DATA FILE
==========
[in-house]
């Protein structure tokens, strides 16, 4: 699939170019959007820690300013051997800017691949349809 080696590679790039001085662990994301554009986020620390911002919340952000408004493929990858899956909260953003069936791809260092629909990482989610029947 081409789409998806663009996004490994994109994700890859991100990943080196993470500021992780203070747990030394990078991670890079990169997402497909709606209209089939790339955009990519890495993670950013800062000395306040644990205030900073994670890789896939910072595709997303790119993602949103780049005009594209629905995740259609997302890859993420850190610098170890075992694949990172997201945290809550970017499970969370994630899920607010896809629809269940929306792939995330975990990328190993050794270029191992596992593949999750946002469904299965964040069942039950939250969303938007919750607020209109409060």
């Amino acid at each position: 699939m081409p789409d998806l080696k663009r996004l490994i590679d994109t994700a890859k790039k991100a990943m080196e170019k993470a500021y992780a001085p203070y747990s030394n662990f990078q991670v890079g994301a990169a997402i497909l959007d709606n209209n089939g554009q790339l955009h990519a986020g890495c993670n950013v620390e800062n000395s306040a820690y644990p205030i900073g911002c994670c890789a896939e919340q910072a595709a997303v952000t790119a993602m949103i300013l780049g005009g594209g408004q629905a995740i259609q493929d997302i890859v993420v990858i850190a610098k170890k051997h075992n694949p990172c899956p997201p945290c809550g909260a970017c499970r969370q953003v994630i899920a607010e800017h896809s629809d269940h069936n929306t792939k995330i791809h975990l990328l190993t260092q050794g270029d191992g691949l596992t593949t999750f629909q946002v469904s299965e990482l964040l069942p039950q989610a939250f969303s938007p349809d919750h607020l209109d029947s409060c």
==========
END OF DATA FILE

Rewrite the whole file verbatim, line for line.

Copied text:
[in-house]
């Protein structure tokens, strides 16, 4: 699939170019959007820690300013051997800017691949349809 080696590679790039001085662990994301554009986020620390911002919340952000408004493929990858899956909260953003069936791809260092629909990482989610029947 081409789409998806663009996004490994994109994700890859991100990943080196993470500021992780203070747990030394990078991670890079990169997402497909709606209209089939790339955009990519890495993670950013800062000395306040644990205030900073994670890789896939910072595709997303790119993602949103780049005009594209629905995740259609997302890859993420850190610098170890075992694949990172997201945290809550970017499970969370994630899920607010896809629809269940929306792939995330975990990328190993050794270029191992596992593949999750946002469904299965964040069942039950939250969303938007919750607020209109409060």
């Amino acid at each position: 699939m081409p789409d998806l080696k663009r996004l490994i590679d994109t994700a890859k790039k991100a990943m080196e170019k993470a500021y992780a001085p203070y747990s030394n662990f990078q991670v890079g994301a990169a997402i497909l959007d709606n209209n089939g554009q790339l955009h990519a986020g890495c993670n950013v620390e800062n000395s306040a820690y644990p205030i900073g911002c994670c890789a896939e919340q910072a595709a997303v952000t790119a993602m949103i300013l780049g005009g594209g408004q629905a995740i259609q493929d997302i890859v993420v990858i850190a610098k170890k051997h075992n694949p990172c899956p997201p945290c809550g909260a970017c499970r969370q953003v994630i899920a607010e800017h896809s629809d269940h069936n929306t792939k995330i791809h975990l990328l190993t260092q050794g270029d191992g691949l596992t593949t999750f629909q946002v469904s299965e990482l964040l069942p039950q989610a939250f969303s938007p349809d919750h607020l209109d029947s409060c």